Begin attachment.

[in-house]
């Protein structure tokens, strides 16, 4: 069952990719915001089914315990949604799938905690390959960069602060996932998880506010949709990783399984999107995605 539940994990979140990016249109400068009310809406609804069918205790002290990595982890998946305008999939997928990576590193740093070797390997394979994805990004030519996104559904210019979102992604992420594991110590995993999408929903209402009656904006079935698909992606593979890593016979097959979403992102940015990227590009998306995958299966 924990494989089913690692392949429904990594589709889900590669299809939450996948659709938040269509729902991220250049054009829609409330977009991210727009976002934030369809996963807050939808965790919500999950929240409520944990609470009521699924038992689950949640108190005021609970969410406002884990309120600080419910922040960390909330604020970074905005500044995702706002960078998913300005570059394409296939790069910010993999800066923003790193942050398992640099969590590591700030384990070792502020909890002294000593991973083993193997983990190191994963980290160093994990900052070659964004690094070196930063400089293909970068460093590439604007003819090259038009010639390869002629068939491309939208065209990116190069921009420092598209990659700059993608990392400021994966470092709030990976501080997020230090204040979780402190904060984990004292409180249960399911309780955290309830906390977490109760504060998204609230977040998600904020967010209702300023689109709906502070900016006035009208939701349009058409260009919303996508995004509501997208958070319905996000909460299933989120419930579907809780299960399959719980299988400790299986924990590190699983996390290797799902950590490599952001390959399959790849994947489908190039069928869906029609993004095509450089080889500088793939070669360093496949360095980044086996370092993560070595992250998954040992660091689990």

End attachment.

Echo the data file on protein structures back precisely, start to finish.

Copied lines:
[in-house]
């Protein structure tokens, strides 16, 4: 069952990719915001089914315990949604799938905690390959960069602060996932998880506010949709990783399984999107995605 539940994990979140990016249109400068009310809406609804069918205790002290990595982890998946305008999939997928990576590193740093070797390997394979994805990004030519996104559904210019979102992604992420594991110590995993999408929903209402009656904006079935698909992606593979890593016979097959979403992102940015990227590009998306995958299966 924990494989089913690692392949429904990594589709889900590669299809939450996948659709938040269509729902991220250049054009829609409330977009991210727009976002934030369809996963807050939808965790919500999950929240409520944990609470009521699924038992689950949640108190005021609970969410406002884990309120600080419910922040960390909330604020970074905005500044995702706002960078998913300005570059394409296939790069910010993999800066923003790193942050398992640099969590590591700030384990070792502020909890002294000593991973083993193997983990190191994963980290160093994990900052070659964004690094070196930063400089293909970068460093590439604007003819090259038009010639390869002629068939491309939208065209990116190069921009420092598209990659700059993608990392400021994966470092709030990976501080997020230090204040979780402190904060984990004292409180249960399911309780955290309830906390977490109760504060998204609230977040998600904020967010209702300023689109709906502070900016006035009208939701349009058409260009919303996508995004509501997208958070319905996000909460299933989120419930579907809780299960399959719980299988400790299986924990590190699983996390290797799902950590490599952001390959399959790849994947489908190039069928869906029609993004095509450089080889500088793939070669360093496949360095980044086996370092993560070595992250998954040992660091689990």